2. Perspective. The job market is crap right now. My experience so far with job searching is that, yes, there are new jobs everyday – but it is no where near equal to the number of unemployed people. In terms of applying this to youth – it should be really made clear to more people that of course the younger and less experienced job seekers are going to find getting a job harder. Employers care about making money, right? A lot of the jobs I see each day very clearly say ‘experience required’ – it’s a lot quicker for them to get someone with experience to work with less training that a young person who hasn’t had a job before. But the BBC big youth unemployment article, this one again with the painfully stereotyped unemployed youth picture – doesn’t point this out. There is at least this one which is more sympathetic. Because despite the fact that it should really be obvious why there are so many young unemployed people, the media sure is loving using them to the fullest. And we really don’t need to keep fuelling this whole hate for the young thing.

3. Trust in education. Which has taken a beating. Not only is it now prohibitively expensive to stay in education to do a degree (though you can get very far towards a degree in a college for much cheaper) having one doesn’t seem to help all that much. There are plenty of people I know who have degrees and are doing work that really is beneath them because either the jobs they’re qualified for don’t exist or they have a strange catch 22 experience system. So to get this specific job you need to have experience in this specific job which you can’t because the only way to get this specific job is to have experience…. Hurts your brain, right?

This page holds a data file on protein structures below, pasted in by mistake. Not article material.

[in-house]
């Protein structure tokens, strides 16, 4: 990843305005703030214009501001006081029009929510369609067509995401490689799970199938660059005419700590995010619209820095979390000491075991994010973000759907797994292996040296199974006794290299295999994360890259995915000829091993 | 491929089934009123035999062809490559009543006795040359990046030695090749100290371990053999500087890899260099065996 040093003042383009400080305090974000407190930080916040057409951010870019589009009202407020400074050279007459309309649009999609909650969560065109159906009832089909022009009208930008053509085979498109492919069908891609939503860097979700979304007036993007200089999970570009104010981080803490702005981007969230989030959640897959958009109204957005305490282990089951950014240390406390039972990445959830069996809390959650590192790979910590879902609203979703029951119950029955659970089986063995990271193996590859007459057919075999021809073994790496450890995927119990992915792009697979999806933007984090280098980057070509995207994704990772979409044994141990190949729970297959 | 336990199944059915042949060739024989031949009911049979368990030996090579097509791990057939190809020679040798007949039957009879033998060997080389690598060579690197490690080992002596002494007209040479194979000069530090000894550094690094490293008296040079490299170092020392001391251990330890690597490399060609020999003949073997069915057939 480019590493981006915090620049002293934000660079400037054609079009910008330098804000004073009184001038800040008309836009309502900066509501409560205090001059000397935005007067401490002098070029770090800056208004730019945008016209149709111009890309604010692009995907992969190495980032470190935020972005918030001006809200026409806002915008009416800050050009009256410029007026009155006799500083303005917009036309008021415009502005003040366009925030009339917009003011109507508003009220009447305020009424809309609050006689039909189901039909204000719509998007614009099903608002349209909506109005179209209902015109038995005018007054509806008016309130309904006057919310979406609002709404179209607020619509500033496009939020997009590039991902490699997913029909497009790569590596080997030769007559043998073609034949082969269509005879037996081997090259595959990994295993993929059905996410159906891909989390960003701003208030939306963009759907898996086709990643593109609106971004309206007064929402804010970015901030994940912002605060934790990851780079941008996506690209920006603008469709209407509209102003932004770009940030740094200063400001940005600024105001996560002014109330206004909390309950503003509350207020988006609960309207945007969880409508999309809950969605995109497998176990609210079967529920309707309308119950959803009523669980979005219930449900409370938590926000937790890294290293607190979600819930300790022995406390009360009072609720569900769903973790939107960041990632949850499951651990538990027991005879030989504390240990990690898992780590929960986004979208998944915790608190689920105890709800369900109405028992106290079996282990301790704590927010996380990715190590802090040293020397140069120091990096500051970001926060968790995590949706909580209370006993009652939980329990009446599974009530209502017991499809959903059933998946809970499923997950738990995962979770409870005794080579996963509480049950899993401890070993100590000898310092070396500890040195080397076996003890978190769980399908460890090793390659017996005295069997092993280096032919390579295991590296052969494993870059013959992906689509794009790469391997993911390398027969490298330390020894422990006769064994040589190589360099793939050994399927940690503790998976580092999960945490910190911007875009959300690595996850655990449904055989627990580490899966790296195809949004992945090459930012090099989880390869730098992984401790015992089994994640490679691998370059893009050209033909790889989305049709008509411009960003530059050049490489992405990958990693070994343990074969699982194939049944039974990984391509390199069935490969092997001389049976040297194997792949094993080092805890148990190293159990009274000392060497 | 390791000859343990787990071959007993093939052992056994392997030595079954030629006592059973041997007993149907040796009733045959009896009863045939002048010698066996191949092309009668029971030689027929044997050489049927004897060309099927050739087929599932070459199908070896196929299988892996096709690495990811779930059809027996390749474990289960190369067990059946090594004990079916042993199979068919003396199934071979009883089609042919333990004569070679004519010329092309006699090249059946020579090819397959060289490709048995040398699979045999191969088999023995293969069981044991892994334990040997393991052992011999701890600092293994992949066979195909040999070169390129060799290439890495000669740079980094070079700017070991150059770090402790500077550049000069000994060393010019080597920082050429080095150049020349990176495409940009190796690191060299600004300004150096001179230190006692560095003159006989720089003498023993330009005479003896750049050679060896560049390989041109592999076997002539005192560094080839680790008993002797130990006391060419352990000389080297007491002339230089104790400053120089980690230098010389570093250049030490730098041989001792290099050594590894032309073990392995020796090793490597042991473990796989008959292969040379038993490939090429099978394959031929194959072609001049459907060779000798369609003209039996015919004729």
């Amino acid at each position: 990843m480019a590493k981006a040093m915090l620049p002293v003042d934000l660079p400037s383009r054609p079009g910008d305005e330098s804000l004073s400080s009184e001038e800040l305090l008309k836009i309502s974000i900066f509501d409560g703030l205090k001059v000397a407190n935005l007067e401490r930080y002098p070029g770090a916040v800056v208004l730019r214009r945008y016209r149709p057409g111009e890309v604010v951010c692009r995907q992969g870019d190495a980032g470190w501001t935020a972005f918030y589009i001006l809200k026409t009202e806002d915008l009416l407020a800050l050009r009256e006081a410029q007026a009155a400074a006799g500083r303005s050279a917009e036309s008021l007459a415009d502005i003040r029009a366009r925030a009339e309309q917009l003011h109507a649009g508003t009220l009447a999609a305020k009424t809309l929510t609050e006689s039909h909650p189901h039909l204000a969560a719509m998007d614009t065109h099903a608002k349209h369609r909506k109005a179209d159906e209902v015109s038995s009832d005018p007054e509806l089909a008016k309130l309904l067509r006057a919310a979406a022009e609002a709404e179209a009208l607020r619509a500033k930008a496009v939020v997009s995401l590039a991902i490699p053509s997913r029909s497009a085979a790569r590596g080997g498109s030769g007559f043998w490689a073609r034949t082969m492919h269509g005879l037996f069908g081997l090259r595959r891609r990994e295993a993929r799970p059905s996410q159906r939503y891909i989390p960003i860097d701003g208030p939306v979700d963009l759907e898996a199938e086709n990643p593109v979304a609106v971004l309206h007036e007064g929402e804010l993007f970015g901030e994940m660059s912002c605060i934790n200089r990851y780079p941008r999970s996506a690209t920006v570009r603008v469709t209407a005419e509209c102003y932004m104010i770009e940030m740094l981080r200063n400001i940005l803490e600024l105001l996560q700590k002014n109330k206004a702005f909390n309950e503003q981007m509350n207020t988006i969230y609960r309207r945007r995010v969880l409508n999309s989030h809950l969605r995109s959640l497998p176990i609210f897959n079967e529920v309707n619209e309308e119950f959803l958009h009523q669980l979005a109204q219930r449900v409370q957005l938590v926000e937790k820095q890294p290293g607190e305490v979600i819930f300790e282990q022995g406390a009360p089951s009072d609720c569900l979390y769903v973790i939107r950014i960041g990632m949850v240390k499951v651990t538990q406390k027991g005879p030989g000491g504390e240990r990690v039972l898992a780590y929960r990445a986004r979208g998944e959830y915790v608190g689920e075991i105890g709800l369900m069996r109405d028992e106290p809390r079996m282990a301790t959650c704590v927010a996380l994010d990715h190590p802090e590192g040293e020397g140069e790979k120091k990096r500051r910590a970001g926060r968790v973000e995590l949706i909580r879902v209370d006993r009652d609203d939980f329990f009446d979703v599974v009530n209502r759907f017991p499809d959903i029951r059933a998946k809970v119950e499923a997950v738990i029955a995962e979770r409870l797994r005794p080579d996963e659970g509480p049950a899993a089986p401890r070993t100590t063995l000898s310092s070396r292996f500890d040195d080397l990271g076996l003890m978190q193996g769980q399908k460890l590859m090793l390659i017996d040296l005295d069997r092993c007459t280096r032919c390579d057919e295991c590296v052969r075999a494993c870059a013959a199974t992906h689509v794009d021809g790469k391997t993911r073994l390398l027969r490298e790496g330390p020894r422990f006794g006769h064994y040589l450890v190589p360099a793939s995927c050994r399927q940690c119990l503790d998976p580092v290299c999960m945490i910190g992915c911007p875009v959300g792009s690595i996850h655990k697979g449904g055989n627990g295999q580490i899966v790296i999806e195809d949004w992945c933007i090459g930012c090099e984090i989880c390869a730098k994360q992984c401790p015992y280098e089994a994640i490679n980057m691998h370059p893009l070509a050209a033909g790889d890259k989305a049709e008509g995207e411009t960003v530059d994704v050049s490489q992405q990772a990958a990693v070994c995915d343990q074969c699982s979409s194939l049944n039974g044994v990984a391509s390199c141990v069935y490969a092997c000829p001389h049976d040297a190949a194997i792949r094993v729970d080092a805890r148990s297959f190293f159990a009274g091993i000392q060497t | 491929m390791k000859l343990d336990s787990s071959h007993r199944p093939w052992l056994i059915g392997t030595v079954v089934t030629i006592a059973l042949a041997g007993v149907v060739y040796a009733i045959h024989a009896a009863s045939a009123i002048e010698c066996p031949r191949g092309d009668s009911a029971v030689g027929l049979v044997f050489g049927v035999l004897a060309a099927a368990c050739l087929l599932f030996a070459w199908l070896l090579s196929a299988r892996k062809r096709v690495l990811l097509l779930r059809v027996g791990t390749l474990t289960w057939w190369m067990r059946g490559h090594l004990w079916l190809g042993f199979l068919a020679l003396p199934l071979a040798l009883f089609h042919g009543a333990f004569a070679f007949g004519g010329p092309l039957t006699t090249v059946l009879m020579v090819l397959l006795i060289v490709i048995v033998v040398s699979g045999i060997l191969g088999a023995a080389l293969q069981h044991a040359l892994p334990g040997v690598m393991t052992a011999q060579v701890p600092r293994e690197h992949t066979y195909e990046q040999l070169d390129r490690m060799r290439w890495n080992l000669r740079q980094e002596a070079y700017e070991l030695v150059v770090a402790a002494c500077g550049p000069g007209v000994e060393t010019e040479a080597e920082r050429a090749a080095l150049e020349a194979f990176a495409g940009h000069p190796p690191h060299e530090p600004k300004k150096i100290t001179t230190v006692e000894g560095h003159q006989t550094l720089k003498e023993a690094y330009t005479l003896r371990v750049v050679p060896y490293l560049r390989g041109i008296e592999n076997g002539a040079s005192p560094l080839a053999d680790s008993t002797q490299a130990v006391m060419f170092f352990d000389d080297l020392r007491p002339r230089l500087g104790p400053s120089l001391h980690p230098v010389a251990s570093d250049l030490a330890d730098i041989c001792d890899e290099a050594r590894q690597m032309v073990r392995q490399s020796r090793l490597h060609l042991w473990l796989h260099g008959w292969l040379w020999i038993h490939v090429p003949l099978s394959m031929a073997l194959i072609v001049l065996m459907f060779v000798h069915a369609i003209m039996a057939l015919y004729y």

Not only that, but the attitude towards people who go to university is frustrating. Often we come across thoughtless attitudes like ‘University is easier than work’ and ‘ University is just playing around for three to four years.’ It’s not…really it isn’t. I appreciate that this is just my words but I can’t help but argue the point. A lot of people I went to university with were serious about studying – we do not take this lightly. For each year we went to University to ‘play around’ we got into thousands of pounds of debt. A level of debt that if you look it up, as a young female person living in the north of England I will most likely never be able to pay off. But it’s more than the debt obviously. Each year you have to study a number of modules that require you to really think, to write and evaluate. Not just go to a building a do the same set tasks each day – which I appreciate is tiring, and hard. But so is University, it doesn’t need to be belittled.